Four problems, above all, drive Congo’s unrelenting bloodshed

What is behind the extreme levels of violence and murder in the Democratic Republic of the Congo.

Image: Aldas Kirvaitis via Flickr CC.

The journalist Adam Hochschild, who has written two books on the Congo, visited the eastern part of the country recently to observe effects of the war that has been raging since 1997 and wrote this in The New York Review of Books:

“… Four problems, above all, drive Congo’s unrelenting bloodshed. One is long-standing antagonism between certain ethnic groups. A second is the 1994 Rwandan genocide and the two million or so people who flowed across Congo’s porous border in its aftermath: Hutu killers, innocent Hutu who feared retribution, and a mainly Tutsi army in pursuit, bent on vengeance. The third is a vast wealth in natural resources—gold, tungsten, diamonds, coltan (a key ingredient of computer chips), copper, and more—that gives ethnic warlords and their backers, especially Rwanda and Uganda, an additional incentive to fight. And, finally, this is the largest nation on earth—more than 65 million people in an area roughly as big as the United States east of the Mississippi—that has hardly any functioning national government. After Laurent Kabila was assassinated in 2001, his son Joseph took power in Kinshasa, and won an election in 2006, but his corrupt and disorganized regime provides few services, especially in the more distant parts of the country, such as Goma, which is more than one thousand miles east of the capital.”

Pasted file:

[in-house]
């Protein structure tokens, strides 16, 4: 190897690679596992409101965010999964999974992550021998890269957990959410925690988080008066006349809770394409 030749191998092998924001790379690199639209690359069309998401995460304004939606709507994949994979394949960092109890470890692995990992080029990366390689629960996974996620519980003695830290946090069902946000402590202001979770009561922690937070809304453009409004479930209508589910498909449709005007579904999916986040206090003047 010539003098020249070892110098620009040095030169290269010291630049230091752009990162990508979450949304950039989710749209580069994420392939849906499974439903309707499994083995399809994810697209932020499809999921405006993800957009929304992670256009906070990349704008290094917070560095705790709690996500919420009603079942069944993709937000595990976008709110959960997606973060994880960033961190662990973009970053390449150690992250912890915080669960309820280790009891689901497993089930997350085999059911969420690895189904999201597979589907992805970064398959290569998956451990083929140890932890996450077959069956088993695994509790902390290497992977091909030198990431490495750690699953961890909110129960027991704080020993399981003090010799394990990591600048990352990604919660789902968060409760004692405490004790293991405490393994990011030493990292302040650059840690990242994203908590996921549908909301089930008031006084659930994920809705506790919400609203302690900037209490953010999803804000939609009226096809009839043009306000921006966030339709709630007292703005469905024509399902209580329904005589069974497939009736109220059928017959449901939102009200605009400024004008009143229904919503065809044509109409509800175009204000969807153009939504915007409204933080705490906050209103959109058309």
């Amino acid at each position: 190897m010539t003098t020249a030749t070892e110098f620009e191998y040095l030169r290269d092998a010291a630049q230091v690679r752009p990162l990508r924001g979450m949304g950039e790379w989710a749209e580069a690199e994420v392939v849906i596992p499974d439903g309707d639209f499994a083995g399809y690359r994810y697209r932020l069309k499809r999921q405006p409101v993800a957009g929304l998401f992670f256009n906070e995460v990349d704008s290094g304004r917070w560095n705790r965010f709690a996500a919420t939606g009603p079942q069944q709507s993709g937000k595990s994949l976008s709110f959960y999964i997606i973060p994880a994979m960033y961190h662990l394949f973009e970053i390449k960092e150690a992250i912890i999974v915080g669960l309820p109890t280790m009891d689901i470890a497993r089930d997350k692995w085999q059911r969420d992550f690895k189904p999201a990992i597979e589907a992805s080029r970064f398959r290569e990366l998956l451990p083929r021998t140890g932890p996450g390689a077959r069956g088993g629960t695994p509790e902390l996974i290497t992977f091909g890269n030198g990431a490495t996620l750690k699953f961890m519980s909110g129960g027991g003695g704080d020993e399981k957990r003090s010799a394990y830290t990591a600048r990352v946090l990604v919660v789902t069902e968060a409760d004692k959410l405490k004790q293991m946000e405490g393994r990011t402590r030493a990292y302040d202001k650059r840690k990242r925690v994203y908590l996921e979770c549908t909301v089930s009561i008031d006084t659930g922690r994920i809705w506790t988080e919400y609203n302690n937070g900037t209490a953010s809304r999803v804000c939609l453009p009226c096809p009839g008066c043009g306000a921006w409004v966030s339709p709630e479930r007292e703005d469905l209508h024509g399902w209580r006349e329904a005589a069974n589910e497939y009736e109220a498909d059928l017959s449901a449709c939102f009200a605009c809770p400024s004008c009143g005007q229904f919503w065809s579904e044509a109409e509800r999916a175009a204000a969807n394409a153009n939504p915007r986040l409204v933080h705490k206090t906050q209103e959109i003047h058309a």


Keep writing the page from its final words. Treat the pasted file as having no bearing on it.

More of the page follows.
Read the article here.

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